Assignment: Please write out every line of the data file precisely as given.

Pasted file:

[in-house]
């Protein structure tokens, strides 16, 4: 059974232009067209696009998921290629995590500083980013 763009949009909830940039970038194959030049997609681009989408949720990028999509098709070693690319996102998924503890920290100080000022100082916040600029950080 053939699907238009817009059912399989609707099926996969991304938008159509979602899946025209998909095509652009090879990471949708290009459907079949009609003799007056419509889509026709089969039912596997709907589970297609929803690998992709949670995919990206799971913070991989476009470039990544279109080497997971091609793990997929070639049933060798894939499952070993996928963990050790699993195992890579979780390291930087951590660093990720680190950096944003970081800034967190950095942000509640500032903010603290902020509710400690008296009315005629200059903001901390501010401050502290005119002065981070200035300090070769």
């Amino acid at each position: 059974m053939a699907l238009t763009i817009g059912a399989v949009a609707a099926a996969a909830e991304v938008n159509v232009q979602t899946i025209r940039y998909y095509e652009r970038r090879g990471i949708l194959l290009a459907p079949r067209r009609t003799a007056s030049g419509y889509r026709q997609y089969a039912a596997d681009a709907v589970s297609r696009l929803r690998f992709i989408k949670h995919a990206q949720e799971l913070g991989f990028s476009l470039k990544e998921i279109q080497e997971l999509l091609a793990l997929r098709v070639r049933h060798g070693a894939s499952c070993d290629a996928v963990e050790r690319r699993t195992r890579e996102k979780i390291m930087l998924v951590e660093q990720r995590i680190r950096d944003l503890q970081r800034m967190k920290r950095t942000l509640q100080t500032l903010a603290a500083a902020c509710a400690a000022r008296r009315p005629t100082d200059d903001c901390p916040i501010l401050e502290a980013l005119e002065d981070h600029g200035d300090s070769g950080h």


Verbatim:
[in-house]
């Protein structure tokens, strides 16, 4: 059974232009067209696009998921290629995590500083980013 763009949009909830940039970038194959030049997609681009989408949720990028999509098709070693690319996102998924503890920290100080000022100082916040600029950080 053939699907238009817009059912399989609707099926996969991304938008159509979602899946025209998909095509652009090879990471949708290009459907079949009609003799007056419509889509026709089969039912596997709907589970297609929803690998992709949670995919990206799971913070991989476009470039990544279109080497997971091609793990997929070639049933060798894939499952070993996928963990050790699993195992890579979780390291930087951590660093990720680190950096944003970081800034967190950095942000509640500032903010603290902020509710400690008296009315005629200059903001901390501010401050502290005119002065981070200035300090070769």
């Amino acid at each position: 059974m053939a699907l238009t763009i817009g059912a399989v949009a609707a099926a996969a909830e991304v938008n159509v232009q979602t899946i025209r940039y998909y095509e652009r970038r090879g990471i949708l194959l290009a459907p079949r067209r009609t003799a007056s030049g419509y889509r026709q997609y089969a039912a596997d681009a709907v589970s297609r696009l929803r690998f992709i989408k949670h995919a990206q949720e799971l913070g991989f990028s476009l470039k990544e998921i279109q080497e997971l999509l091609a793990l997929r098709v070639r049933h060798g070693a894939s499952c070993d290629a996928v963990e050790r690319r699993t195992r890579e996102k979780i390291m930087l998924v951590e660093q990720r995590i680190r950096d944003l503890q970081r800034m967190k920290r950095t942000l509640q100080t500032l903010a603290a500083a902020c509710a400690a000022r008296r009315p005629t100082d200059d903001c901390p916040i501010l401050e502290a980013l005119e002065d981070h600029g200035d300090s070769g950080h």